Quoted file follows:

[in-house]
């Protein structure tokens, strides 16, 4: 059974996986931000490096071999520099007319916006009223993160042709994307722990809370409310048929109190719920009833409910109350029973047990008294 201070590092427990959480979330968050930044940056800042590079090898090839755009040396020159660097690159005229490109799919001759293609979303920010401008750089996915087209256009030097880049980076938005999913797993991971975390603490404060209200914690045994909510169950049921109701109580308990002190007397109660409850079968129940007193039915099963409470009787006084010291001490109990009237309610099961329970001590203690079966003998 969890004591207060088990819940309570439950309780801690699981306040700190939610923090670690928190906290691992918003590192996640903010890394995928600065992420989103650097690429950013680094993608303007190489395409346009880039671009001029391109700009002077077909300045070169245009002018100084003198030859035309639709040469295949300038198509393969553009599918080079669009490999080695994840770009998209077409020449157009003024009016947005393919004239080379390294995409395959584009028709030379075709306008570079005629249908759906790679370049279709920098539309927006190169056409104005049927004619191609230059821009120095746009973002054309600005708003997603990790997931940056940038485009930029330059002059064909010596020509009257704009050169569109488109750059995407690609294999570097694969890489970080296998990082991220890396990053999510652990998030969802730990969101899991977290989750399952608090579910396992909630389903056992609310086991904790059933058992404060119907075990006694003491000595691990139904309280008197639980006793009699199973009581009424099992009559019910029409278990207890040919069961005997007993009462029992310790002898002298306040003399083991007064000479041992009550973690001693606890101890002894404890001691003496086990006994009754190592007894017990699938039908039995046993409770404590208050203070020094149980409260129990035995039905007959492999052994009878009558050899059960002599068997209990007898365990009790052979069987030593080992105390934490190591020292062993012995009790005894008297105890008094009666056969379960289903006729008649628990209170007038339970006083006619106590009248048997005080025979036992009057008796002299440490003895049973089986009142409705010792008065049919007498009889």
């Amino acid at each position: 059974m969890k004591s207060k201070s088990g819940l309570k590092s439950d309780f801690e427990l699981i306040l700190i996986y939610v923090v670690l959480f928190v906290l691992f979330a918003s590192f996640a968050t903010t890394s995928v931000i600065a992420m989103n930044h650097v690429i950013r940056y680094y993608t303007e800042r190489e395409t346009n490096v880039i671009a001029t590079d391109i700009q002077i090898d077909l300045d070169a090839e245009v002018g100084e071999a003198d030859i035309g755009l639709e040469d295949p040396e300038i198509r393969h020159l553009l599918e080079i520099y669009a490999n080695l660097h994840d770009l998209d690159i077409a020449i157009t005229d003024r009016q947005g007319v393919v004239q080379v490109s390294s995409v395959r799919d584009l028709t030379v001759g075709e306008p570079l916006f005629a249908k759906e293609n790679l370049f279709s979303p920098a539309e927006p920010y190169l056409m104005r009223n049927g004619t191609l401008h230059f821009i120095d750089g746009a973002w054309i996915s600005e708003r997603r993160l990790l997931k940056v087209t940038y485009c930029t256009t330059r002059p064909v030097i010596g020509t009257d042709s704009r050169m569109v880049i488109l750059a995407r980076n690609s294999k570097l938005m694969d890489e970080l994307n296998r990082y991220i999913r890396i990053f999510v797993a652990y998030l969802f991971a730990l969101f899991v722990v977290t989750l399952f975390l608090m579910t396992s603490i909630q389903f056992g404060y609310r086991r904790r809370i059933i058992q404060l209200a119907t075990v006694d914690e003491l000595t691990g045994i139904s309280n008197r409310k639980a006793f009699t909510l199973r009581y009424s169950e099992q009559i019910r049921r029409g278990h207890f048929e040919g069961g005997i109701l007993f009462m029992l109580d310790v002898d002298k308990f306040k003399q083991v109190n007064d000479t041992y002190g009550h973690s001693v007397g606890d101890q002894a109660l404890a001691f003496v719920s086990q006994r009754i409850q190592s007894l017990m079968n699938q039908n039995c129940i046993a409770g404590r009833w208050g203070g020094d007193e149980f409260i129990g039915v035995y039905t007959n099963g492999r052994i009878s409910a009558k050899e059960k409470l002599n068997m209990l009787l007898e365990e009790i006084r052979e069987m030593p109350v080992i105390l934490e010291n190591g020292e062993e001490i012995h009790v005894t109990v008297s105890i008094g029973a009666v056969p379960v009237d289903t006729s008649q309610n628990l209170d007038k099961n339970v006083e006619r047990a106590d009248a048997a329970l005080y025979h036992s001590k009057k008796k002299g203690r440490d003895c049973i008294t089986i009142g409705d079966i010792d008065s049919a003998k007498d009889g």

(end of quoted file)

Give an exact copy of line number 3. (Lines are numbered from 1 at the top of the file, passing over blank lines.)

């Amino acid at each position: 059974m969890k004591s207060k201070s088990g819940l309570k590092s439950d309780f801690e427990l699981i306040l700190i996986y939610v923090v670690l959480f928190v906290l691992f979330a918003s590192f996640a968050t903010t890394s995928v931000i600065a992420m989103n930044h650097v690429i950013r940056y680094y993608t303007e800042r190489e395409t346009n490096v880039i671009a001029t590079d391109i700009q002077i090898d077909l300045d070169a090839e245009v002018g100084e071999a003198d030859i035309g755009l639709e040469d295949p040396e300038i198509r393969h020159l553009l599918e080079i520099y669009a490999n080695l660097h994840d770009l998209d690159i077409a020449i157009t005229d003024r009016q947005g007319v393919v004239q080379v490109s390294s995409v395959r799919d584009l028709t030379v001759g075709e306008p570079l916006f005629a249908k759906e293609n790679l370049f279709s979303p920098a539309e927006p920010y190169l056409m104005r009223n049927g004619t191609l401008h230059f821009i120095d750089g746009a973002w054309i996915s600005e708003r997603r993160l990790l997931k940056v087209t940038y485009c930029t256009t330059r002059p064909v030097i010596g020509t009257d042709s704009r050169m569109v880049i488109l750059a995407r980076n690609s294999k570097l938005m694969d890489e970080l994307n296998r990082y991220i999913r890396i990053f999510v797993a652990y998030l969802f991971a730990l969101f899991v722990v977290t989750l399952f975390l608090m579910t396992s603490i909630q389903f056992g404060y609310r086991r904790r809370i059933i058992q404060l209200a119907t075990v006694d914690e003491l000595t691990g045994i139904s309280n008197r409310k639980a006793f009699t909510l199973r009581y009424s169950e099992q009559i019910r049921r029409g278990h207890f048929e040919g069961g005997i109701l007993f009462m029992l109580d310790v002898d002298k308990f306040k003399q083991v109190n007064d000479t041992y002190g009550h973690s001693v007397g606890d101890q002894a109660l404890a001691f003496v719920s086990q006994r009754i409850q190592s007894l017990m079968n699938q039908n039995c129940i046993a409770g404590r009833w208050g203070g020094d007193e149980f409260i129990g039915v035995y039905t007959n099963g492999r052994i009878s409910a009558k050899e059960k409470l002599n068997m209990l009787l007898e365990e009790i006084r052979e069987m030593p109350v080992i105390l934490e010291n190591g020292e062993e001490i012995h009790v005894t109990v008297s105890i008094g029973a009666v056969p379960v009237d289903t006729s008649q309610n628990l209170d007038k099961n339970v006083e006619r047990a106590d009248a048997a329970l005080y025979h036992s001590k009057k008796k002299g203690r440490d003895c049973i008294t089986i009142g409705d079966i010792d008065s049919a003998k007498d009889g």